Fopen Vs Open

fopen() vs. open()

Short summary: fopen is buffered IO, open is unbuffered IO. Each has its flavours and its usage.

More:

  • fopen is buffered I/O. Buffering reduces the number of syscalls (open,read,write). Every syscall makes a transition from user to kernel and then to user level+ the time to get the read answer.
  • Open() is unbuffered only with respect to user data (the application which you don't care about); it is still buffered by the UNIX buffer cache unless you specifically open() a raw character device (e.g. /dev/rdsk/c1t2d0) rather than a block device (/dev/dsk/c1t2d0) or a fully-cooked file (myfile.dat).
  • The goal of the buffering provided by the standard I/O library is to use the minimum number of read and write calls. (Recall Figure 3.5, where we showed the amount of CPU time required to perform I/O using various buffer sizes.) Also, it tries to do its buffering automatically for each I/O stream, obviating the need for the application to worry about it. Unfortunately, the single aspect of the standard I/O library that generates the most confusion is its buffering.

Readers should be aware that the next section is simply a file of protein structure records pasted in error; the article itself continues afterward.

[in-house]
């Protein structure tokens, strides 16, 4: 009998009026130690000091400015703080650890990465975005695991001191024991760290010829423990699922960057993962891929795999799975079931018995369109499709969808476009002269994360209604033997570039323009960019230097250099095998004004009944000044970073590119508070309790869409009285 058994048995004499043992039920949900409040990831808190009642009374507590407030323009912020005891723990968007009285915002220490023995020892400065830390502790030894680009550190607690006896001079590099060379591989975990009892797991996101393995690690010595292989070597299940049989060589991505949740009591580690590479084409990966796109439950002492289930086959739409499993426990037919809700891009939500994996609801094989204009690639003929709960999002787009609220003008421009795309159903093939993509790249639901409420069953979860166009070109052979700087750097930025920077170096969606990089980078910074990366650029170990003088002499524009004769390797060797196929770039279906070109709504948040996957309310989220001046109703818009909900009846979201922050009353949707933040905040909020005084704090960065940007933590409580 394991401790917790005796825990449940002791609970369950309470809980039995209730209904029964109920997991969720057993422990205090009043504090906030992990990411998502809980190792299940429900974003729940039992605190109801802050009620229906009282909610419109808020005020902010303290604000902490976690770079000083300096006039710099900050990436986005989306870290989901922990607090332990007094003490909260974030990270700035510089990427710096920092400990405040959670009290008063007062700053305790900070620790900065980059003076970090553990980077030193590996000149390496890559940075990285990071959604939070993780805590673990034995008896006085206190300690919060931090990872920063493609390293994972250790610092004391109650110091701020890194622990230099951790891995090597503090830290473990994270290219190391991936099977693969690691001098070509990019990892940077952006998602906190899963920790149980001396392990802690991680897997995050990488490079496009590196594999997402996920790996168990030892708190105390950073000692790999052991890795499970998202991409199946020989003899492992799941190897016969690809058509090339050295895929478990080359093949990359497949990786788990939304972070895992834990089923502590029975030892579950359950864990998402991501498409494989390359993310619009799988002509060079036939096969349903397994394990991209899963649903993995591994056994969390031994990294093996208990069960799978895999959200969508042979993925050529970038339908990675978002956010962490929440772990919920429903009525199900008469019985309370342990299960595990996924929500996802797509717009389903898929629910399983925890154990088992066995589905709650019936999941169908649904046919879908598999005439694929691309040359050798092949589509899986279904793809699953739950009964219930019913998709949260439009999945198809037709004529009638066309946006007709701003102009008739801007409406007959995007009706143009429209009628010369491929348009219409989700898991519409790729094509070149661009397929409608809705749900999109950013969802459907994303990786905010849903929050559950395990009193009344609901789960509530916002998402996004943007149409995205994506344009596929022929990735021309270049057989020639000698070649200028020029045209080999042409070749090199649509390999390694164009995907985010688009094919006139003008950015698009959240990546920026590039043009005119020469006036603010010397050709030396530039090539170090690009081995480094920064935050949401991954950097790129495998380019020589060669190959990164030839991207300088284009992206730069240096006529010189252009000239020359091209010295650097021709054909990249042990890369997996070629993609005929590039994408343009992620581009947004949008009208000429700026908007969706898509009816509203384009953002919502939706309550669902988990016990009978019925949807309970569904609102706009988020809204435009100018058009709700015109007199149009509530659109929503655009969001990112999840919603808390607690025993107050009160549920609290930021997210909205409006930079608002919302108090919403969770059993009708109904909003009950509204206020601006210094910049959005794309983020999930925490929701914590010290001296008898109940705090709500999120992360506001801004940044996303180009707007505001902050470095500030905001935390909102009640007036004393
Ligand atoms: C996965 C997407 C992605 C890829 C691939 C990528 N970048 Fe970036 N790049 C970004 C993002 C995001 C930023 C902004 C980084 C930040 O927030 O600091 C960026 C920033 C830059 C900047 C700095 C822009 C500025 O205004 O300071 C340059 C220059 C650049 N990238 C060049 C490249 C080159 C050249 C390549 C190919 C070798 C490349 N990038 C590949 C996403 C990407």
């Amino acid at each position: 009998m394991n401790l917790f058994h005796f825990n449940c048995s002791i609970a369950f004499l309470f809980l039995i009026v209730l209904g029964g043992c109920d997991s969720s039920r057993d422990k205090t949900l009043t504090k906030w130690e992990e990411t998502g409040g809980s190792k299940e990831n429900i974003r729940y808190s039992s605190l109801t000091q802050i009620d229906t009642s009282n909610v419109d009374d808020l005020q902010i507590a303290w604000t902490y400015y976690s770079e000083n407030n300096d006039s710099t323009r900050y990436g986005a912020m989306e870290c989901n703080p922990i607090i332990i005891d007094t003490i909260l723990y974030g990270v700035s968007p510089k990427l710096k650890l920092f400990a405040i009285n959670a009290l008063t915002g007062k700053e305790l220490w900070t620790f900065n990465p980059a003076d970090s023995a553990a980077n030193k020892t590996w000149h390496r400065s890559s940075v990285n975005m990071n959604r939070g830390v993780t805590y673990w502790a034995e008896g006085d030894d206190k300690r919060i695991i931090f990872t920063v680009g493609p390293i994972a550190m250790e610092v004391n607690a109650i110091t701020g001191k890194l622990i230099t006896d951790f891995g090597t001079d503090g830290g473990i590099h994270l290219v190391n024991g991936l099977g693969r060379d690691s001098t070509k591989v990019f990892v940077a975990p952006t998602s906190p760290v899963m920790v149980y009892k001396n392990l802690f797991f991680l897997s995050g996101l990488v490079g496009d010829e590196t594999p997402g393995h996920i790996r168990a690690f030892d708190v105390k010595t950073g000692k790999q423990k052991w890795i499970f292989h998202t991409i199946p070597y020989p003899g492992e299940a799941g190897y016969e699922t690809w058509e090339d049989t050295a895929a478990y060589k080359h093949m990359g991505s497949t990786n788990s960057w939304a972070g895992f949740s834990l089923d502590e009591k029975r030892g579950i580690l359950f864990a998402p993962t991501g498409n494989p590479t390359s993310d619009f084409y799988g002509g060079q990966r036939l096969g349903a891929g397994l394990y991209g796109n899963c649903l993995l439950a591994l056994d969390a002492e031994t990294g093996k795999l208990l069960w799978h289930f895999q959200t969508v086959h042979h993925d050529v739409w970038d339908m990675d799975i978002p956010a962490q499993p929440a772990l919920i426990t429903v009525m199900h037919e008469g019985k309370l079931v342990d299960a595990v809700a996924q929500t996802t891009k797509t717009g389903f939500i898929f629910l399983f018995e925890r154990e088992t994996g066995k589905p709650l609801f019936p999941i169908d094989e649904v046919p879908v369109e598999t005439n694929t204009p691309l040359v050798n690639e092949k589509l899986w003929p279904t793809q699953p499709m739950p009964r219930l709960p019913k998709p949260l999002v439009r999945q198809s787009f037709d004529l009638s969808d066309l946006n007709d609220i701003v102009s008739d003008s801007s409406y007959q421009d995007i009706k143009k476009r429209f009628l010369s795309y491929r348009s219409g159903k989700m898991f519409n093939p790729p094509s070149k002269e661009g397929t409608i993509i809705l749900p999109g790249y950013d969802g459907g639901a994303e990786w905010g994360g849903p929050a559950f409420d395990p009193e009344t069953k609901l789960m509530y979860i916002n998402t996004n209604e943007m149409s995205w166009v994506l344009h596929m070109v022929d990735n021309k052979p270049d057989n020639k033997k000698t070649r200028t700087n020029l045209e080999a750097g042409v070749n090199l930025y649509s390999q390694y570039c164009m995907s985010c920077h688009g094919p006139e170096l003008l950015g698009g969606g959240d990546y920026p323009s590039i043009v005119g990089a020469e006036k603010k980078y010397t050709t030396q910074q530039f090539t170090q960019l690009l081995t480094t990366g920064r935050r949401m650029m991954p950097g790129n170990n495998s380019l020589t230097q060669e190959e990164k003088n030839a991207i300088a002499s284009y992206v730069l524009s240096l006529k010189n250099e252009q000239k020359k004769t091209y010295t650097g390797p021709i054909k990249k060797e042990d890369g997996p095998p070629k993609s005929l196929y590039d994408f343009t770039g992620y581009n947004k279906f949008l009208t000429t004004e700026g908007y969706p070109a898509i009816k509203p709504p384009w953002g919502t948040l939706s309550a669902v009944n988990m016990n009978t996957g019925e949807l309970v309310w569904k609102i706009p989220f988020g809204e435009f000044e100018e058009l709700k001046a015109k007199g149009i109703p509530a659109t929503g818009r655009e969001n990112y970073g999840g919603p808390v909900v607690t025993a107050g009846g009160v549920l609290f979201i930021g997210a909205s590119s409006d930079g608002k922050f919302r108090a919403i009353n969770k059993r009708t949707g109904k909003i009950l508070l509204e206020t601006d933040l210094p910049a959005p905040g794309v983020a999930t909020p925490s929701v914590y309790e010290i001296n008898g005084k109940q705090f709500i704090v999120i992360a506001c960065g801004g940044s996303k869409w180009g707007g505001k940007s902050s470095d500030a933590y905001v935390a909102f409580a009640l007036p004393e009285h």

Source: Advanced Programming in the UNIX environment, 2nd edition

  • If you do pure random, unbuffered can be better.
  • If you read a text file line by line fread performs better and is easier to use

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Other interesting observation:

Using the character b as part of the type allows the standard I/O system to differentiate between a text file and a binary file. Since the UNIX kernel doesn't differentiate between these types of files, specifying the character b as part of the type has no effect.

Source: Advanced Programming in the UNIX environment, 2nd edition

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